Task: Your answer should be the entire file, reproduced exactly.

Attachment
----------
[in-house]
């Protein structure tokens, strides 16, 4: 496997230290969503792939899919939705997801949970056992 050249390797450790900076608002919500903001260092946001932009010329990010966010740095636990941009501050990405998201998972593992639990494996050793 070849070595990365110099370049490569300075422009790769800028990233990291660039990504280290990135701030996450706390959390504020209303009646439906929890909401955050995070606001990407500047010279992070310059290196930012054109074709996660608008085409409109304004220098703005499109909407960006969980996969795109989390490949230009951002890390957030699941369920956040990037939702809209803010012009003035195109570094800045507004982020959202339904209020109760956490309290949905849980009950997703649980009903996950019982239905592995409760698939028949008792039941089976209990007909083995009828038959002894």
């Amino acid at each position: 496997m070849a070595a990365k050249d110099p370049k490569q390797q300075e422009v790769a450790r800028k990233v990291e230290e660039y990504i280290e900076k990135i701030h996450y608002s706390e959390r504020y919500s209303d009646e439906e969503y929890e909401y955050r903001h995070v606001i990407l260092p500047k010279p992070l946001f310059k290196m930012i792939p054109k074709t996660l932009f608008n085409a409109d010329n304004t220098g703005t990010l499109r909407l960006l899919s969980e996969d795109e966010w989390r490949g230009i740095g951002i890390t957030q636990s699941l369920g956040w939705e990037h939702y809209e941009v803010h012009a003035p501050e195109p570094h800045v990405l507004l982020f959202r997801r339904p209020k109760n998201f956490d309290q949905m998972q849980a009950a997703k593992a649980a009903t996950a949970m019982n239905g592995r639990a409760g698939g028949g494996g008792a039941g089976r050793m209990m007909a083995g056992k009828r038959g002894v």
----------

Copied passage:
[in-house]
């Protein structure tokens, strides 16, 4: 496997230290969503792939899919939705997801949970056992 050249390797450790900076608002919500903001260092946001932009010329990010966010740095636990941009501050990405998201998972593992639990494996050793 070849070595990365110099370049490569300075422009790769800028990233990291660039990504280290990135701030996450706390959390504020209303009646439906929890909401955050995070606001990407500047010279992070310059290196930012054109074709996660608008085409409109304004220098703005499109909407960006969980996969795109989390490949230009951002890390957030699941369920956040990037939702809209803010012009003035195109570094800045507004982020959202339904209020109760956490309290949905849980009950997703649980009903996950019982239905592995409760698939028949008792039941089976209990007909083995009828038959002894």
């Amino acid at each position: 496997m070849a070595a990365k050249d110099p370049k490569q390797q300075e422009v790769a450790r800028k990233v990291e230290e660039y990504i280290e900076k990135i701030h996450y608002s706390e959390r504020y919500s209303d009646e439906e969503y929890e909401y955050r903001h995070v606001i990407l260092p500047k010279p992070l946001f310059k290196m930012i792939p054109k074709t996660l932009f608008n085409a409109d010329n304004t220098g703005t990010l499109r909407l960006l899919s969980e996969d795109e966010w989390r490949g230009i740095g951002i890390t957030q636990s699941l369920g956040w939705e990037h939702y809209e941009v803010h012009a003035p501050e195109p570094h800045v990405l507004l982020f959202r997801r339904p209020k109760n998201f956490d309290q949905m998972q849980a009950a997703k593992a649980a009903t996950a949970m019982n239905g592995r639990a409760g698939g028949g494996g008792a039941g089976r050793m209990m007909a083995g056992k009828r038959g002894v």